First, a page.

The Bridges of Gowanus

Sign over the Carroll Street Bridge

Sign over the Carroll Street Bridge

Gowanus is where I live now. I love bridges and I love industrial, and Gowanus has both. The first thing I remember about my first encounter with Gowanus was my curiosity about the name. This happens a lot in New York. I suppose a fair number of visitors and residents alike simply take the place names of NYC for granted. And then there are those of us who are curious.

Gowanus is a small industrial neighborhood in Brooklyn, New York. Its most prominent feature is the Gowanus Canal. The canal makes its way up into Brooklyn from Gowanus Bay in Upper New York Bay. Back in the early 1600s, Dutch settlers named the creek (that would later become the Gowanus Canal) after the Lenape sachem Gouwane. He led the local Canarsee tribe that lived in the area. The Gowanes Creek soon became home to gristmills; to this day the area is one of the last manufacturing zones left in NYC.

So I live in a place named after a tribal leader, and I was born in another: Seattle is my birthplace. I suppose it’s to be expected, in some sense, that the names of native leaders adorn so many of our city halls, yet it still puzzles me that this was one of the few things we sought to preserve of the indigenous peoples of North America. Hang on to the names, but raze the rest of it. (Well, that’s a topic for another day.)

Before I drive the bus right off the road into a digressive ditch (or canal), let me get back to why I am writing about Gowanus in the first place. I love bridges. I’m not a fanatic, not someone who can tell you every engineering detail of every kind of bridge. Yet bridges are grand metaphors and symbols as well as being useful as heck. A bridge is a perfect marriage of form and function, of poetry and prose, and as tall as they stand, it is their span that makes them what they are. They wrap around the planet and allow passage over impassable terrain. Yet bridges do not mock what they conquer. A bridge can make a gorge all the more beautiful.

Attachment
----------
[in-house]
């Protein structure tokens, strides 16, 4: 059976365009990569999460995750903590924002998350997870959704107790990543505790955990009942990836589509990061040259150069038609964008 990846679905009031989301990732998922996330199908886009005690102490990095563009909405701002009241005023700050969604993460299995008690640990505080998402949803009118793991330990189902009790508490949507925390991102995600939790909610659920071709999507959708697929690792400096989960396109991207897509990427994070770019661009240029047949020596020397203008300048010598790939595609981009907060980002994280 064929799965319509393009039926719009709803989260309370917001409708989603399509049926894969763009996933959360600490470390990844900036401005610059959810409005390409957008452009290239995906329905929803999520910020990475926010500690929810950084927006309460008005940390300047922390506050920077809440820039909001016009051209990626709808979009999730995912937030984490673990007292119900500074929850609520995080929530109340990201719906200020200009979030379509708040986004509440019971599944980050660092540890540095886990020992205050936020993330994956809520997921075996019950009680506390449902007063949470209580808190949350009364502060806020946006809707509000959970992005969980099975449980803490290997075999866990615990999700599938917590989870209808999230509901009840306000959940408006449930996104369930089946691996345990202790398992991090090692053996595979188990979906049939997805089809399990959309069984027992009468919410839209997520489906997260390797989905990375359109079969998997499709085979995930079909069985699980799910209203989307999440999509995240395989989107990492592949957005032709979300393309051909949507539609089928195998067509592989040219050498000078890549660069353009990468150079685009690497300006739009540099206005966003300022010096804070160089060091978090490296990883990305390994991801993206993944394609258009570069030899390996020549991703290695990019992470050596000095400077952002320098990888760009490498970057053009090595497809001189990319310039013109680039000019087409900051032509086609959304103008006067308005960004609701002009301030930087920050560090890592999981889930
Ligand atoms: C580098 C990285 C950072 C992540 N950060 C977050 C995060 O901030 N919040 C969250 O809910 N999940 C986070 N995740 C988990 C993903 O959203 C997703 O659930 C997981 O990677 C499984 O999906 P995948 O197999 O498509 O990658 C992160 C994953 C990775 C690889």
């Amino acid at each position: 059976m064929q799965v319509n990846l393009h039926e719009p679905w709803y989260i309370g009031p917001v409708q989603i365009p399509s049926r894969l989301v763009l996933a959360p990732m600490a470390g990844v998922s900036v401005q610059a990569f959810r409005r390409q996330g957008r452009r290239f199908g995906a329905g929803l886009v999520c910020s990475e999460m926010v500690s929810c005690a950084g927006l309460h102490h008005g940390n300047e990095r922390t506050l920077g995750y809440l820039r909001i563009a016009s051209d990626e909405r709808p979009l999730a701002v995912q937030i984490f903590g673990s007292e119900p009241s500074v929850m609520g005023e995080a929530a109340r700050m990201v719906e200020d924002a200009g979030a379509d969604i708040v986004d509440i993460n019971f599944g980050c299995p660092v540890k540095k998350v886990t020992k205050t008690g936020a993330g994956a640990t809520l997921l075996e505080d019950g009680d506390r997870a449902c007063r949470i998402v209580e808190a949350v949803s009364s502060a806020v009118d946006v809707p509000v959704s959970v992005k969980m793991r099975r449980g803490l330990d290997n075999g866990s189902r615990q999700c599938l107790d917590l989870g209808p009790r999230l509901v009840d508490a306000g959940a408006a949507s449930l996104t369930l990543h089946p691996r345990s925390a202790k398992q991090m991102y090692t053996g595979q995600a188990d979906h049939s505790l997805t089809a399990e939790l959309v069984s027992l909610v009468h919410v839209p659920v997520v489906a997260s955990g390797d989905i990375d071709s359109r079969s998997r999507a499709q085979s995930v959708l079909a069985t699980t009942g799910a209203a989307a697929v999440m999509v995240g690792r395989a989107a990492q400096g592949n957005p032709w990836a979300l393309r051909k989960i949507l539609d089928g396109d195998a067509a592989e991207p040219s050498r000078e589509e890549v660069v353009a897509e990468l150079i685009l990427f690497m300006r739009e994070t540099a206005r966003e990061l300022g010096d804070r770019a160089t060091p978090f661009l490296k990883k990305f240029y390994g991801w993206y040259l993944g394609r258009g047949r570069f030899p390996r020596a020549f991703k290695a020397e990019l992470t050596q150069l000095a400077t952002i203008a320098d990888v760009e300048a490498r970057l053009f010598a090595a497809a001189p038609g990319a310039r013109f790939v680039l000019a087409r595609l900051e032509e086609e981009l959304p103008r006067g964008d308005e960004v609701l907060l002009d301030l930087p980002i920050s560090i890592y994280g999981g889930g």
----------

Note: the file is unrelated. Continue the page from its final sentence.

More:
I live on Carroll Street near 3rd Avenue. This is close to the eastern border of Gowanus. The borders are generally considered to be 4th Avenue to the east, Smith Street and Bond Street to the west, Butler Street to the north, and Hamilton Avenue to the south (the Gowanus Expressway passes overhead). There are five bridges that cross the canal; all of the five bridges run from east to west. Going north from the Hamilton Avenue Bridge, the other bridges are at Ninth Street (under the elevated “subway” tracks), Third Street, Carroll Street, and Union Street.

The bridge on Carroll Street (my street, hence my bridge) is the oldest retractable bridge in the US. Built in 1889, when pulled by its cables it slides on tracks perpendicular to the waterway to allow ships to pass. The other four bridges rise above the canal. Going back down to the southernmost bridge, the one at Hamilton Avenue is a bascule type bridge. It opens at the midway point, each section lifted by counterweights. At Ninth Street you’ll find a vertical lift bridge that replaced a deteriorated bascule bridge. Third Street has a double-leaf Scherzer rolling lift bascule bridge. Yep, that’s right, a double-leaf Scherzer rolling lift bascule. Lastly, north of Carroll Street you’ll find the Union Street Bridge, also a double-leaf Scherzer rolling lift bascule. So my bridge (yep, my bridge) is part of a retractable-on-double-leaf-Scherzer-rolling-lift-bascule sandwich.

At this point in the writing of this essay, I’m about to head out to meet friends for brunch. On my way back home, I’ll stop to photograph each of the five bridges and I’ll put the pictures on Flickr. Here’s a link to the collection:

I was at first struck by what some might take as the emptiness of Gowanus as I walked from bridge to bridge on a Saturday, but surely industry is a sign of a human presence. How often do we ignore the humanity in our machinery! And certainly trucks swarm the area during the week. I’ll have to come back on a weekday to visit.

I was also haunted by one very empty playground; I’ll write about that another day. I’m so accustomed to the strollers one tends to see all over Brooklyn these days that the absence of children was a stark notice that there are still some areas in Brooklyn not yet taken over by the breeder brigades.

Maybe someday when you want to explore a little slice of Brooklyn that doesn’t get much attention, you’ll make some time to visit Gowanus.

Recommended links:

The Wikipedia links have groovy animations

Google Map of  Gowanus


1 Comment

Filed under journal, New York City

One response to “The Bridges of Gowanus

  1. Teresa

    your love for bridges is not just inspiring, but well-expressed. i’ll be looking at them differently now, thank you.

    (also, yes, you are showing me all this in person… must… understand… how they work…)

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